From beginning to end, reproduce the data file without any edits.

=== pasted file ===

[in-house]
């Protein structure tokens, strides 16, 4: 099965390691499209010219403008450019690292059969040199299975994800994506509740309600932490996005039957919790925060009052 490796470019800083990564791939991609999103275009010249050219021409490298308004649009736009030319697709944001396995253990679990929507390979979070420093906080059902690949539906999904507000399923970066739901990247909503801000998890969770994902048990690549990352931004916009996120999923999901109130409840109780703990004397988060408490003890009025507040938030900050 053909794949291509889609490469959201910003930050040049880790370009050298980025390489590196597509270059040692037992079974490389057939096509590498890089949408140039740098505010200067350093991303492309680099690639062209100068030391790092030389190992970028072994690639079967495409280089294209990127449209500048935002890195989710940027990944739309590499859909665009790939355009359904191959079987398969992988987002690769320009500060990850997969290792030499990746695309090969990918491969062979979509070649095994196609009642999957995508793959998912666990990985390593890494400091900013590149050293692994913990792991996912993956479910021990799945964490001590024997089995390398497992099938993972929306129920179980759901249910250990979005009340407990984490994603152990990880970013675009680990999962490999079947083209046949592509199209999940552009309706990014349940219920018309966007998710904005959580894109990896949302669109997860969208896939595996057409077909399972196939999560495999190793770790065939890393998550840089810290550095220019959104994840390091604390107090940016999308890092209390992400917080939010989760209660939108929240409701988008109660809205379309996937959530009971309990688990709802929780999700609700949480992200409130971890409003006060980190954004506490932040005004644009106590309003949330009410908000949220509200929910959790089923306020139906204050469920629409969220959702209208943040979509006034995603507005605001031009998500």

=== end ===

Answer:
[in-house]
């Protein structure tokens, strides 16, 4: 099965390691499209010219403008450019690292059969040199299975994800994506509740309600932490996005039957919790925060009052 490796470019800083990564791939991609999103275009010249050219021409490298308004649009736009030319697709944001396995253990679990929507390979979070420093906080059902690949539906999904507000399923970066739901990247909503801000998890969770994902048990690549990352931004916009996120999923999901109130409840109780703990004397988060408490003890009025507040938030900050 053909794949291509889609490469959201910003930050040049880790370009050298980025390489590196597509270059040692037992079974490389057939096509590498890089949408140039740098505010200067350093991303492309680099690639062209100068030391790092030389190992970028072994690639079967495409280089294209990127449209500048935002890195989710940027990944739309590499859909665009790939355009359904191959079987398969992988987002690769320009500060990850997969290792030499990746695309090969990918491969062979979509070649095994196609009642999957995508793959998912666990990985390593890494400091900013590149050293692994913990792991996912993956479910021990799945964490001590024997089995390398497992099938993972929306129920179980759901249910250990979005009340407990984490994603152990990880970013675009680990999962490999079947083209046949592509199209999940552009309706990014349940219920018309966007998710904005959580894109990896949302669109997860969208896939595996057409077909399972196939999560495999190793770790065939890393998550840089810290550095220019959104994840390091604390107090940016999308890092209390992400917080939010989760209660939108929240409701988008109660809205379309996937959530009971309990688990709802929780999700609700949480992200409130971890409003006060980190954004506490932040005004644009106590309003949330009410908000949220509200929910959790089923306020139906204050469920629409969220959702209208943040979509006034995603507005605001031009998500």